High blood sugar levels in older women linked to colorectal cancer

Elevated blood sugar levels are associated with an increased risk of colorectal cancer, according to a study led by researchers at Albert Einstein College of Medicine of Yeshiva University. The findings, observed in nearly 5,000 postmenopausal women, appear in the Nov. 29 online edition of the British Journal of Cancer.

According to the , colorectal cancer is the third most commonly diagnosed cancer and the third leading cause of cancer death in both men and women in the U.S.

Statistics compiled by the U.S. Centers for Disease Control and Prevention for 2007 (the most recent year for which figures are available) show that 142,672 Americans were diagnosed with colorectal cancer, including 69,917 women; the 53,219 deaths from colorectal cancer that year were divided almost equally between men and women.

The Einstein study involved women who were enrolled in the National Institutes of Health's landmark Women's Health Initiative study. For these women, fasting blood sugar and insulin levels had been measured at baseline (i.e., the start of the study) and then several more times over the next 12 years.

By the end of the 12-year period, 81 of the women had developed colorectal cancer. The researchers found that elevated baseline were associated with increased colorectal cancer risk—and that women in the highest third of baseline glucose levels were nearly twice as likely to have developed colorectal cancer as women in the lowest third of blood glucose levels. Results were similar when the scientists looked at repeated glucose measurements over time. No association was found between insulin levels and risk for colorectal cancer.

Obesity—usually accompanied by elevated blood levels of insulin and glucose—is a known risk factor for colorectal cancer. Researchers have long suspected that obesity's influence on colorectal cancer risk stems from the elevated it causes. But the Einstein study suggests that obesity's impact on this cancer may be due to elevated glucose levels, or to some factor correlated with elevated glucose levels.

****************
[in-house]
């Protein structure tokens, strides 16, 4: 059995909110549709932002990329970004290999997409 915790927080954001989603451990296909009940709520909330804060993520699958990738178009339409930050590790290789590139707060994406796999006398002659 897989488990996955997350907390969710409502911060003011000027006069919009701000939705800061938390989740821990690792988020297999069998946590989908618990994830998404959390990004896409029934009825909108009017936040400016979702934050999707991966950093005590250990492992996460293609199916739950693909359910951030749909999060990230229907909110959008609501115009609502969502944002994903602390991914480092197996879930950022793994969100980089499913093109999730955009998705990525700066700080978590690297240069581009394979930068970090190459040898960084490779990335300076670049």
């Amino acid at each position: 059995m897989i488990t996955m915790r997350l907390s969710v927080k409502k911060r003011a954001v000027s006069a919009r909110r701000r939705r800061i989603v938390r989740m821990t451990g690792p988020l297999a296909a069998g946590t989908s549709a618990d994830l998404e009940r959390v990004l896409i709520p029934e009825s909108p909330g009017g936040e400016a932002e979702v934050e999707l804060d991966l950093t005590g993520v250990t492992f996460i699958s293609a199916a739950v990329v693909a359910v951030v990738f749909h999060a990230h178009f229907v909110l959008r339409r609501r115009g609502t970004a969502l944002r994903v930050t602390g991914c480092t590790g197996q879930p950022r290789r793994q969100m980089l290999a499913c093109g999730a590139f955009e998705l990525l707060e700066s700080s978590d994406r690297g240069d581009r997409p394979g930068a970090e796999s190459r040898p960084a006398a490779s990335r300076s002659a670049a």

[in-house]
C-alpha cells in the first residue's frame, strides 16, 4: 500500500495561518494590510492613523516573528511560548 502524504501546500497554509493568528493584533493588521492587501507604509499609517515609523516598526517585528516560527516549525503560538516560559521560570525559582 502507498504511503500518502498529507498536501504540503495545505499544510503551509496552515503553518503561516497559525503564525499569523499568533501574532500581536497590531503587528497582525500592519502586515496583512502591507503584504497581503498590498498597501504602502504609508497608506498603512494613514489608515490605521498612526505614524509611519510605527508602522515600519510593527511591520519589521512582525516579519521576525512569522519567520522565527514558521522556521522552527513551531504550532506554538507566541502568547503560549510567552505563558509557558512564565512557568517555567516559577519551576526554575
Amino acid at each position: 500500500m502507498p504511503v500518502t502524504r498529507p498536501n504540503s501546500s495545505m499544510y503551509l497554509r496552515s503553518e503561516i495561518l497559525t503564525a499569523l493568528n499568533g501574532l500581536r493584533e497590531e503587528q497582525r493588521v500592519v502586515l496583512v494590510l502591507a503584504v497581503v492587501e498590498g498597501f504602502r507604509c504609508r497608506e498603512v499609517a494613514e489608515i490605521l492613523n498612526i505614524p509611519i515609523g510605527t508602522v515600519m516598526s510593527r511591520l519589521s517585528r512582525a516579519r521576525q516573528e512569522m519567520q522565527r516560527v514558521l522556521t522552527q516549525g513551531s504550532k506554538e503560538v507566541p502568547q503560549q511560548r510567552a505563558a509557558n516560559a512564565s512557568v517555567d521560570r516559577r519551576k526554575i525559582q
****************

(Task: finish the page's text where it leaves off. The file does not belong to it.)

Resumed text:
"The next challenge is to find the mechanism by which chronically elevated blood glucose levels may lead to ," said Geoffrey Kabat, Ph.D., a senior epidemiologist at Einstein and lead author of the paper. "It's possible that elevated glucose levels are linked to increased blood levels of growth factors and inflammatory factors that spur the growth of intestinal polyps, some of which later develop into cancer."

More information: The paper is titled "A Longitudinal Study of Serum Insulin and Glucose Levels in Relation to Colorectal Cancer Risk among Postmenopausal Women."

Related Stories

Metabolic factors may play a role in risk for breast cancer

Jun 30, 2009

Physiological changes associated with the metabolic syndrome may play a role in the risk of postmenopausal breast cancer, according to study results published in Cancer Epidemiology, Biomarkers & Prevention, a journal of the ...

Recommended for you

Scientists zero in on how lung cancer spreads

Dec 24, 2014

Cancer Research UK scientists have taken microscopic images revealing that the protein ties tethering cells together are severed in lung cancer cells - meaning they can break loose and spread, according to ...

Scientists identify rare cancer's genetic pathways

Dec 24, 2014

An international research team, including four Simon Fraser University scientists, has identified the "mutational landscape" of intrahepatic cholangiocarcinoma (ICC), a rare, highly fatal form of liver cancer that disproportionately ...

User comments

Please sign in to add a comment. Registration is free, and takes less than a minute. Read more

Click here to reset your password.
Sign in to get notified via email when new comments are made.